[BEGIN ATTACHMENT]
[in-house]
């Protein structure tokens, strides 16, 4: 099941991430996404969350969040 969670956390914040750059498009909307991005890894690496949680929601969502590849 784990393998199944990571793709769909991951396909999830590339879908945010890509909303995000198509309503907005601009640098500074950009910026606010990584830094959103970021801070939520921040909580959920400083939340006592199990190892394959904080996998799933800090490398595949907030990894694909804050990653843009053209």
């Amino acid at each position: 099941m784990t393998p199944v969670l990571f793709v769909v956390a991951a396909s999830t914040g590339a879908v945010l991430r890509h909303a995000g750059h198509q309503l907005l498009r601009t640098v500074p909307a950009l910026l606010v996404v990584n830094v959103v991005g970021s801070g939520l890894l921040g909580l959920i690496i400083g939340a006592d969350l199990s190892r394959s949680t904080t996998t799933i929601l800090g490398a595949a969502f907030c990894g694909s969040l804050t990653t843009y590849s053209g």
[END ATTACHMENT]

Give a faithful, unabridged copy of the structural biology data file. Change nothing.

[in-house]
């Protein structure tokens, strides 16, 4: 099941991430996404969350969040 969670956390914040750059498009909307991005890894690496949680929601969502590849 784990393998199944990571793709769909991951396909999830590339879908945010890509909303995000198509309503907005601009640098500074950009910026606010990584830094959103970021801070939520921040909580959920400083939340006592199990190892394959904080996998799933800090490398595949907030990894694909804050990653843009053209």
């Amino acid at each position: 099941m784990t393998p199944v969670l990571f793709v769909v956390a991951a396909s999830t914040g590339a879908v945010l991430r890509h909303a995000g750059h198509q309503l907005l498009r601009t640098v500074p909307a950009l910026l606010v996404v990584n830094v959103v991005g970021s801070g939520l890894l921040g909580l959920i690496i400083g939340a006592d969350l199990s190892r394959s949680t904080t996998t799933i929601l800090g490398a595949a969502f907030c990894g694909s969040l804050t990653t843009y590849s053209g």